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Interview with Dylan Gordon

We Spoke with the Adventurous Photographer after His Recent Trip across India

Posted by Gestalten—08/2016

Almost directly in between Santa Barbara and Los Angeles, Ventura is a coastal Californian town complete with sandy beaches, surfers, and a thriving skate scene. Photographer and outdoor enthusiast Dylan Gordon relocated to the sunny seashore in 2010 and, though he travels often for work, Gordon has found a new home by the breaking waves. We caught up with the vagabond after a recent visit India—read the interview below and see more of his work on the cover of Surf Odyssey and in The Ride 2nd Gear

Where are you from? 

I grew up on the central coast of California on a little horseranch in San Luis Obispo. 

Where are you based? 

I’m currently based in Ventura, California. I’ve been down here for about six years now. I moved down to go to college for visual journalism and ended up falling in love with the area and people so much that I couldn’t find a reason to leave.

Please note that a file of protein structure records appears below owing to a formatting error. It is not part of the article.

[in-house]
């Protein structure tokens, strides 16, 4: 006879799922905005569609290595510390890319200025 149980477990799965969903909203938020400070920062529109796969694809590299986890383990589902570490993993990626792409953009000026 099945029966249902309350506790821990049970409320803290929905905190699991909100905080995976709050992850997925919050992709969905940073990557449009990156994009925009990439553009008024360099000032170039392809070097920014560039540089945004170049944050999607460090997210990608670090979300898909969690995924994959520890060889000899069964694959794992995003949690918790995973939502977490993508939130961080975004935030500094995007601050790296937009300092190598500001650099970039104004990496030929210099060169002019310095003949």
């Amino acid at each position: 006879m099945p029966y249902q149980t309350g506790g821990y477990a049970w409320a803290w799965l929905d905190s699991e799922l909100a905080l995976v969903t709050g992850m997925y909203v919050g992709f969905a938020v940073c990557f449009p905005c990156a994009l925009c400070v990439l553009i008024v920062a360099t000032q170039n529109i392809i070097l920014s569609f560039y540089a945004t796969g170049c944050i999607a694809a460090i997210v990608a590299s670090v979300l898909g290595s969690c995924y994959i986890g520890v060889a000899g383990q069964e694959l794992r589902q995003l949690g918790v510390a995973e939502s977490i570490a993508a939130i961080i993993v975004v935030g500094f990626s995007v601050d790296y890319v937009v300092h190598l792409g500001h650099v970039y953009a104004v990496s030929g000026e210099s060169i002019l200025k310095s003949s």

Do you have a day job?

No ma’am. Photography is my primary work and I spend most of the year traveling.  

You were recently on the road in India. What were you doing and where did you travel?

Yeah! I’m still somehow recovering from that one. India is a wild place—it’s beautiful, but raw, rugged, and very, very crowded. I started that trip out in Japan for an art show, then I spent a week or so in Sri Lanka with a buddy before I finished with two wild weeks in India. We started on the west coast looking for the skate scene and ended up on the east coast to find waves, ride bikes, and skate some more. It’s a hard place to travel as everything is a bit different from what you expect and plans rarely go as you’d like. 

When and why did you decide to take this trip?

I went with the fellas from Roark Revival, a crew of vagabond troublemakers that travel and design a line of clothing based on where they’ve gone and what they experienced there. 

What is the best part of traveling by motorcycle?

There’s a freedom and intimacy when you’re riding a bike. Every form of travel has its perks and its drawbacks, but I find that if you’re not trying to surf, motorcycling is probably my favorite. You pack light—no superfluous crap—and, because you’re riding and you’re invested in what you see and where you are, you forget that you have a phone or even a connection to anywhere other than where you are in that moment. 

What did you learn on your trip? 

Don’t eat the street meat. Japan and India might be the most opposite places in the entire world. Nothing beats a quiet road. There’s gold to be found everywhere. 

Images © Dylan Gordon